The one name test is the only certified litmus for major designers. Ralph, check. Donna, check. Karl, check. Oscar, check. Simon, no check (yet). Even though Simon Spurr has not quite permeated into the cultural lexicon, he’s nevertheless a major talent and significant player shaping the vision of American menswear.
With Anna Wintour in his front row and CFDA nominations piling up, Simon Spurr is quickly becoming a notable brand and acclaimed auteur. As the 37-year-old moves ever closer to international fame, offerings are expanding well beyond Spurr’s signature three-piece suits and streamlined denim.
The Spurr brand enjoyed a quiet but memorable debut for Fall 2006, with a denim collection at Bergdorf Goodman. By 2007, sportswear, suiting and personable accessories (such as a leather tote with umbrella holder), expanded the scope into lifestyle and ready-to-wear. Having previously designed for Ralph Lauren Black and Purple Labels, Hedi Slimane at YSL, and cK Calvin Klein, Spurr was already an industry vet when he launched the eponymous collection. Describing his demographic, he says, “I design for a man that has awareness of life, culture, proportion and design. A diverse man that understands quality but also has a strong idea of his own sensibility.”
A notable upturn occurred in 2009, as Bergdorf Goodman’s and Neiman Marcus’ Men’s Fashion Director, Tommy Fazio, joined the company as President. Spurr recounts, “Actually, Tommy Fazio approached me. I was naturally dumbfounded that someone of his experience would be interested in working with such a small brand, but he saw the vision from early on having launched the brand at Bergdorf Goodman.”
One of Fazio’s first moves was to establish Simon Spurr as the higher end collection, with Spurr as the more accessible line. By then, retailers like Saks Fifth Avenue, Scoop, Jeffrey New York, Confederacy, Harrods and Bloomingdale’s had all signed on.
A pre-Hangover Bradley Cooper was the earliest celebrity to show support for Simon Spurr. He’s since been joined by young, Hollywood elites like Joe Jonas and Zac Efron, plus name brand stars like Pitt, Clooney and Timberlake.
Working with Slimane at YSL left a deep impression. Spurr recalls, “One of the strongest memories I remember from working with Hedi, was him telling us to throw away the ‘trend books’ that are often used as guidance for younger designers. Set vision, don’t follow trend.” Spurr continues, “I also remember his attention to detail. Saint Laurent was the diffusion of Rive Gauche and was not even at a ready-to-wear level. Hedi once asked me to move a belt loop 3mm, to which I proposed that our factory could only move in increments of 5mm. We did what we could, but it left a lasting impression that the 2mm difference made a difference!”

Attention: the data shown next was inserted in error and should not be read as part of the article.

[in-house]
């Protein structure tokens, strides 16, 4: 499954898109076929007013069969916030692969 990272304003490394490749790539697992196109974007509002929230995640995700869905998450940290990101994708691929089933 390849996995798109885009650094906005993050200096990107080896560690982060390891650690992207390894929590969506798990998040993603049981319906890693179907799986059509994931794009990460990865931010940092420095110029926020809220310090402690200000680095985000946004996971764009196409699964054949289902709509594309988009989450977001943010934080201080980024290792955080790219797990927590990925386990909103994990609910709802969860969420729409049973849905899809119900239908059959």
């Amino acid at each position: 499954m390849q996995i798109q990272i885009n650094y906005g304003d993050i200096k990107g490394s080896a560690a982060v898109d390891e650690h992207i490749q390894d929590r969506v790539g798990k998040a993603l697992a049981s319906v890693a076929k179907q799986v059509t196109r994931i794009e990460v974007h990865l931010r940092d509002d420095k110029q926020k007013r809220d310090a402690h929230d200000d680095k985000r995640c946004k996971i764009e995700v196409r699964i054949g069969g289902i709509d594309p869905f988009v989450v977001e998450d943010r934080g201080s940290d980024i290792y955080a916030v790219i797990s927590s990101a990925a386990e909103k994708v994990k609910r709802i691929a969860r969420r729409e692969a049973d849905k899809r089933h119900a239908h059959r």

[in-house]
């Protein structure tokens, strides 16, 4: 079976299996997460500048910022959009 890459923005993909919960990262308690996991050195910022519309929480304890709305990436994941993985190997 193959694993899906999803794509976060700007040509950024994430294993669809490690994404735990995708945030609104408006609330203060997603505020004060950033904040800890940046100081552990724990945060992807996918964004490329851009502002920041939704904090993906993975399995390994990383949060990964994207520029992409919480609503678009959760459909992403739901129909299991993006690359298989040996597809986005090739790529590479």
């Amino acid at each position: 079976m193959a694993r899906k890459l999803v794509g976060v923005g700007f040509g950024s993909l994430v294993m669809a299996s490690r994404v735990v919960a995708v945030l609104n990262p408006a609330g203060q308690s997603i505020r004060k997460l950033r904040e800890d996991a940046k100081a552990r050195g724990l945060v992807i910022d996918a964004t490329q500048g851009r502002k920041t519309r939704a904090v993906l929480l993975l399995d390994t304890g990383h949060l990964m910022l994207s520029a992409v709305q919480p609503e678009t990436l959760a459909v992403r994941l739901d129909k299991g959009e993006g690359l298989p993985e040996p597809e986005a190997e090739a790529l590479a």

That learned quality, an ongoing and relentless pursuit to Fulfill a vision, is a nuanced trait. Spurr claims, “My weakness is definitely my stubbornness. I have extreme difficulty in accepting imperfection in product or in the day-to-day activities of running a company.” But on the flip side, he also reflects, “my strength would have to be understanding the construction of a garment, and also what men want to wear. There is a reality to the final product that I’m constantly aware of. I always design from fabric, understand how to use the fabric and what style to make from the fabric. This results in a product that fits, performs, is functional, that guys actually use. This, in turn, leads to building a loyal customer and subsequently an increase in brand identity.”
Native of Kent, England, fashion design was not Spurr’s initial career intention. And while now known for frequent nods toward Savile Row’s bespoke tradition, he explains: “I actually almost fell into fashion. Whilst studying my art foundation course at KIAD (Kent Institute of Art and Design), I was coaxed by my professors into fashion. But even at this early point I remember having a good eye for tailoring. I once laid out fabric on my parents floor and cut a pant without following any pattern, sewed them up and they actually fit pretty well. I thought that’s easy. So I applied, and was accepted, by a great fashion design program at Middlesex University in London and it snowballed from there.”
These days, Simon Spurr’s collections are a biannual and reliable highlight of New York Fashion Week. His ongoing goal is pragmatic, yet ambitious: “Within the next five years I intend to establish Simon Spurr as a global luxury brand that carries a designer edge to it. By expanding the current product range with fragrances, jewelry and stand alone retail stores, I am looking to create a Simon Spurr world that offers a full lifestyle experience to the modern man that understands quality.”
A less-is-more approach shaped both the Spurr and Simon Spurr Fall 2011 collections. Spurr explains, “The reduction of the color palette was a move forward for the brand. The collection is definitely more complex in its offering and execution but that has been the natural evolution of the brand and is in combination to underscore the position of the brand in a more international market.”
The signature Spurr silhouette is an immaculately tailored suit with traditional underpinnings and rebellious edge. Slim, defined and dignified, his three-piece suit is notable for an eight button vest. Recent collections have employed leather gloves, slim ties and street swagger. The Spurr guy both understands and respects tradition, but knows when to break the rules. Spurr summarizes this approach: “Rules of sartorialism exist because people wore clothes in a certain way in a certain period. But then someone like Tommy Nutter comes along, breaks the rules and defines new ones. This is the beauty of life.”
– Michael Cohen